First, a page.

Sonia Strobel identified that the successful and long-established CSA model translated easily to a fishery – both faced the same challenges of large-scale industrialized practices pushing out small and family-based operations, combined with a growing desire from consumers to have access to fresh, high-quality food that is produced (or caught) in a sustainable way.
Shares in Skipper Otto’s cost $250. In the summer season, shareholders get a total of 35 pounds of whole ‘Oceanwise’ sockeye salmon. Or, they can opt for an equivalent value in pink or chum salmon, salmon fillets, or other fish products. With 47 shareholders in their first season, the Strobel family has extended its network to the prairies to satisfy demand for fresh salmon. There are now 500 subscribers across Canada, in Vancouver, Calgary, Edmonton, Regina, and Winnipeg.
The success of this model relies on the sense of connection formed between the producer and the consumer. Otto and his family are up-to-speed with the latest social media technology and regularly blog and tweet to their community from the fishing grounds. As Skipper Otto told Open File journalist Meghan Mast, CSF is a win-win for both fishers and customers: There are enough scare stories and sob stories in fishing. People need to hear that they’re part of the solution. We like to say, ‘You know what? You guys are making this possible. Here’s our family, we’ve been here since the 60s and we’re still here. So thank you.’
For those of you who yearn for the sea, visit CSF member Chris Mathieson’s flickr set to see photos from his 2011 fishing journey with Skipper Otto. It will make you feel good.
And, if you want a taste of this year’s catch yourself, visit the Main Street Farmer’s Market every second Wednesday. Sonia Strobel’s father, Gordon Tilley, will likely be there to personally introduce you to the catch of the day!
Small is Beautiful: Community Micro Lending
“Small is beautiful because it notices us.”
- Anonymous reader comment in The Guardian
Micro-lending was developed as a response to the lack of accessibility of financial tools for the majority of the population in the world’s poorest countries, but the idea can be transplanted anywhere. Micro-lending is meant to provide access to financial resources to individual who can’t access financial tools from a traditional bank, and transfers the financial power from the financial institution to that of the resident and the community. There’s a great example right here in BC. It is called Community Micro-Lending (CML), a non-profit peer-lending society founded in Victoria in 2009.
Like many social innovations, the idea itself is not new, but a recombination or reinvigoration of an old idea in the right time and the right place. CML’s Founder and Executive Director Lisa Helps, a student of history and City of Victoria council member, was first inspired by the idea after reading a depression-era Victoria newspaper story of ‘neighbours helping neighbours’, without relying on government assistance or ‘the dole’ to trickle down. Lisa Helps envisioned the Community Micro Lending Society as a 21st century citizens’ response to similar challenges.
She scanned the micro lending and peer-to-peer lending initiatives around the world with two questions in mind: "What’s worked? And, what do we need to do to make this work here?"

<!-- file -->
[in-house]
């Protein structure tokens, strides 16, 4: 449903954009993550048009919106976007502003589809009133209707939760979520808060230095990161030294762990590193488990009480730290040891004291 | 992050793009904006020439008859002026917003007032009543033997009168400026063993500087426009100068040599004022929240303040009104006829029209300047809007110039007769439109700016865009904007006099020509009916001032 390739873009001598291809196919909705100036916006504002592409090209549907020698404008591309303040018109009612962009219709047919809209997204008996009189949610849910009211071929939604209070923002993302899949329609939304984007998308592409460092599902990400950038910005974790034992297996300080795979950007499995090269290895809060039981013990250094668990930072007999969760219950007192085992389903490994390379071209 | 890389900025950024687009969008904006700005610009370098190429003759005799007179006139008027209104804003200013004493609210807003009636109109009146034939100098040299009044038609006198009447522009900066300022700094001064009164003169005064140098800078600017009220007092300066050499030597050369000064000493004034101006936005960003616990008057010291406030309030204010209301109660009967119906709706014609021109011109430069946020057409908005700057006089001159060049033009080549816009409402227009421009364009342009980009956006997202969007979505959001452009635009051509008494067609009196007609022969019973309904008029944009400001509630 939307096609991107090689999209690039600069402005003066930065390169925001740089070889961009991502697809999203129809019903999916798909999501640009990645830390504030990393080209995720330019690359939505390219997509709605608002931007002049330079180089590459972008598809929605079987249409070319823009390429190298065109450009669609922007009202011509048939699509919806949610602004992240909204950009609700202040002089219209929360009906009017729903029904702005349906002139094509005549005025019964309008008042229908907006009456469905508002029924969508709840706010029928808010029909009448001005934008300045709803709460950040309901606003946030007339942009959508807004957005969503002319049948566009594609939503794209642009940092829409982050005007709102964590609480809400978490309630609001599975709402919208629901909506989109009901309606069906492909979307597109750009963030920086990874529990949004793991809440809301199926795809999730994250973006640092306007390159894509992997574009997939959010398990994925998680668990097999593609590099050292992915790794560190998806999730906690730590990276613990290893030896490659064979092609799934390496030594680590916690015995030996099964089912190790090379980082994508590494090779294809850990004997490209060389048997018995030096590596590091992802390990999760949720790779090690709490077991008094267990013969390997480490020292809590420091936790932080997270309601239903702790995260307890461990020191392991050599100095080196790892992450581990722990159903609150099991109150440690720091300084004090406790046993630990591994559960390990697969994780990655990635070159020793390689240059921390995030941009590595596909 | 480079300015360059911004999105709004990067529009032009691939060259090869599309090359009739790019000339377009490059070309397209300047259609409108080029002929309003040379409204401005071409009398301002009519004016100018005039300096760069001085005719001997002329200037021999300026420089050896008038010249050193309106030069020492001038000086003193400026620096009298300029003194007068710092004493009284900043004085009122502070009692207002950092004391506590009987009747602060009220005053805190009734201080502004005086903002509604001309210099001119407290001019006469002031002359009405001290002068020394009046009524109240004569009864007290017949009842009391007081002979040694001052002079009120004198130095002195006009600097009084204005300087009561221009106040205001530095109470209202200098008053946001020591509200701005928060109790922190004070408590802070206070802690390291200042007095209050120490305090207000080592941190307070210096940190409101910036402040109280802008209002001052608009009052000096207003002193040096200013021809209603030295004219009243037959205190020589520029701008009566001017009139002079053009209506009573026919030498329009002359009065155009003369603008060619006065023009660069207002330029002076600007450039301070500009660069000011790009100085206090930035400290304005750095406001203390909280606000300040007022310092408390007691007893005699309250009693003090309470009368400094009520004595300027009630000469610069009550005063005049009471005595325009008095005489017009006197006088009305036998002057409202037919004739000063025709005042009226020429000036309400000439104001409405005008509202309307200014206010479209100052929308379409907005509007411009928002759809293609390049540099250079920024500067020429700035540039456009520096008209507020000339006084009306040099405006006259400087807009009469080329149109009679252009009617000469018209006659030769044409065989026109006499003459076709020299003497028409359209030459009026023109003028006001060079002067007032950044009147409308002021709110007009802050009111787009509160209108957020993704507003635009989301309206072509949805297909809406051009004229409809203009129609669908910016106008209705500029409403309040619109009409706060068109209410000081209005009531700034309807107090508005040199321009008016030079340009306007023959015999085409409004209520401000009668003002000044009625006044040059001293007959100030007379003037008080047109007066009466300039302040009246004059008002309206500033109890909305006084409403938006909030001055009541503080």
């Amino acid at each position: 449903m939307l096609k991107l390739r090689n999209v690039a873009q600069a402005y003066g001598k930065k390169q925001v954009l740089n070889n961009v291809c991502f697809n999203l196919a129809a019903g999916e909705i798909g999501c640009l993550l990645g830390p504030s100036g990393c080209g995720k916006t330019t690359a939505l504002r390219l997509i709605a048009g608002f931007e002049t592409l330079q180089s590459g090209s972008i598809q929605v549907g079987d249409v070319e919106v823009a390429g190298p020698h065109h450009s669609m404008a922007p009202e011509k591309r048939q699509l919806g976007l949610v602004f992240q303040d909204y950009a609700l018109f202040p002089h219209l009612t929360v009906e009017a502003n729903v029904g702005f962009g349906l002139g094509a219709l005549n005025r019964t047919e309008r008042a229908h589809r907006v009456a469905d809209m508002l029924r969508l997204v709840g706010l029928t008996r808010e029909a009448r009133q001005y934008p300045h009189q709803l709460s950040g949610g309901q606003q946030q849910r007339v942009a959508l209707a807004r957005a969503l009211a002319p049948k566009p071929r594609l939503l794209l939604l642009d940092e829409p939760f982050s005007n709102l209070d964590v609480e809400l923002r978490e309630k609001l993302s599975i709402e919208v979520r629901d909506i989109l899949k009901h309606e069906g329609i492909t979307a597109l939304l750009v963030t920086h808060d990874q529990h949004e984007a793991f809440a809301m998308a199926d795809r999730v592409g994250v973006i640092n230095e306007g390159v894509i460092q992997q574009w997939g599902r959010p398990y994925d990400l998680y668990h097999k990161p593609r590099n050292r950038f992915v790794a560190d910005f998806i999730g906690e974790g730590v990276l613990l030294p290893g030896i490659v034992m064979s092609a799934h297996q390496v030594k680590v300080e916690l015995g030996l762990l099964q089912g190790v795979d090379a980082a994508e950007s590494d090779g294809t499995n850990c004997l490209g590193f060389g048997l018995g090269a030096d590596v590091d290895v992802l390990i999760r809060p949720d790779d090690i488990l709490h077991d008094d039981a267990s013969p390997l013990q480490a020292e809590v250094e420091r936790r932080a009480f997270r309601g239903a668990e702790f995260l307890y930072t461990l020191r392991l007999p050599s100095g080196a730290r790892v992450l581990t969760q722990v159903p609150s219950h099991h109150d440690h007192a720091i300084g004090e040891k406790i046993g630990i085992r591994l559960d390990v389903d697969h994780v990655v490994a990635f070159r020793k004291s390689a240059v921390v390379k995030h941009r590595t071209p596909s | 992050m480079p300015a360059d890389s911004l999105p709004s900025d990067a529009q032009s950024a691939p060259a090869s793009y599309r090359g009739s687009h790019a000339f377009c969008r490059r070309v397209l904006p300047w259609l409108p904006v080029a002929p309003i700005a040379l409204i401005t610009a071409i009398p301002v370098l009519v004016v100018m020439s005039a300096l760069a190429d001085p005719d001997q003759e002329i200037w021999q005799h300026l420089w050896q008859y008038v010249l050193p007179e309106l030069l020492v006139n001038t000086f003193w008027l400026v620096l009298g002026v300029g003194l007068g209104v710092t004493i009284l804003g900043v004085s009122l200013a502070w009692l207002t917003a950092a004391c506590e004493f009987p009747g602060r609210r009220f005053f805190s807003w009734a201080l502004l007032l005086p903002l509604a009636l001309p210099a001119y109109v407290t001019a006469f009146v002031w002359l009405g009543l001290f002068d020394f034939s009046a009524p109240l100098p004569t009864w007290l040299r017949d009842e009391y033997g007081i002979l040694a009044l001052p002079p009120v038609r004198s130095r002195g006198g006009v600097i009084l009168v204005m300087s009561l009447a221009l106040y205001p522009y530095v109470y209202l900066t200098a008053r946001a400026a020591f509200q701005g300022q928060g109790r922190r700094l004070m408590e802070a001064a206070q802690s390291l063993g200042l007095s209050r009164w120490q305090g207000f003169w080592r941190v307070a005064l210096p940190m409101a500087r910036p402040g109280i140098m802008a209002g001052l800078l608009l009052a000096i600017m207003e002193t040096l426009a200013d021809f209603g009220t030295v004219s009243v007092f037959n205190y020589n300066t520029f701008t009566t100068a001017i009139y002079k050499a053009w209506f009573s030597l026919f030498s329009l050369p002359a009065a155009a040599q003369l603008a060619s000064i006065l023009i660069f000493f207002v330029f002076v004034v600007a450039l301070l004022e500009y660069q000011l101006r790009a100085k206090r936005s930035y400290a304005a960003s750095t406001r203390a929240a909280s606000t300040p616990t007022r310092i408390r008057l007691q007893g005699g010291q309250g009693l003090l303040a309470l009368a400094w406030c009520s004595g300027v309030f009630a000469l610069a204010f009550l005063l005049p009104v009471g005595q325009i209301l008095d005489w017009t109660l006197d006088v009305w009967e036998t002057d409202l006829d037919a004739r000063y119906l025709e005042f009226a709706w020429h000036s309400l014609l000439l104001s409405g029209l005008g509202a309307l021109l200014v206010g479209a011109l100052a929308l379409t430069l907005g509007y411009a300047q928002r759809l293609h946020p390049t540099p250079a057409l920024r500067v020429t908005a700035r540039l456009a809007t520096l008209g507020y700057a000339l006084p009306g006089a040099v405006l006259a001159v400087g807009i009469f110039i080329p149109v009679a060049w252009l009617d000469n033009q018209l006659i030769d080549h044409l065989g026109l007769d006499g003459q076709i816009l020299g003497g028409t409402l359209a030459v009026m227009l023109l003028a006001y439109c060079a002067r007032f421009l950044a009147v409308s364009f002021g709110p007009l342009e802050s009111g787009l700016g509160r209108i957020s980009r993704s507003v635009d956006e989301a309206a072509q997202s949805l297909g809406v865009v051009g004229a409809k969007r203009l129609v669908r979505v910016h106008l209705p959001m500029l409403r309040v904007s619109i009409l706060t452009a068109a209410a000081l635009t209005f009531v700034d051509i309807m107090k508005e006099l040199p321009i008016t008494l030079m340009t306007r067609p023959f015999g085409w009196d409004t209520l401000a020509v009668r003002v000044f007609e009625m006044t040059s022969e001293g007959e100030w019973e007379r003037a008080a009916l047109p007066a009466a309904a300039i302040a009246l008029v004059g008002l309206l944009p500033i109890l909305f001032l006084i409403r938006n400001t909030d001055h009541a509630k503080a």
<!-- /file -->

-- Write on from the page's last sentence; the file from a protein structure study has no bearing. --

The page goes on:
The concept has captured a lot of attention in Victoria. As Helps told Focus magazine, “Two years ago we asked neighbours to invest their money in other neighbours, and some people looked at me as if I had two heads.” But now she’s seen a shift: “the word is out…and people are excited.” The model works, similar to other peer-to-peer lending models by matching borrowers with lenders, without a bank as intermediary. Lenders can loan as little as $500 and earn a two percent return on their investment. Lenders choose the entrepreneur, CML pools the money and when the total loan amount is met, it dispenses the loan. Borrowers are charged a fixed monthly interest rate of 10 percent on all loans, which can range from one year to five years. So far, CML has dispensed twelve loans, and as Helps says, “the good news is that all our entrepreneurs (except one who is a little behind) are repaying their loans on time.”
For Helps, however, the goal of Community Micro Lending is to provide more than just money, it is about building a community. Financial resources are important but the ‘know-how’ support is invaluable. Loan recipients are matched with a team of three mentors from the business community who can provide guidance as someone who’s ‘already been there’. The CML’s community of borrowers meets once a month with their mentors to share ideas, troubleshoot, and ‘workshop’ issues or challenges that they may be faced with. In this way, lenders know that their risk is being managed. The CML team and its energetic community of borrowers, mentors and lenders, are excited about the possibilities. “Helps says, “Local investment by local people in local people changes everything. It connects people right here.” And as the CML website states, its goal is to ensure that “everyone involved has an opportunity to sparkle”.
To see examples of how CML works in action, watch this excellent video from Victoria’s local news station, profiling CML and its first loan recipient.
Quote Of The Week
“Any intelligent fool can make things bigger, more complex, and more violent. It takes a touch of genius — and a lot of courage to move in the opposite direction.”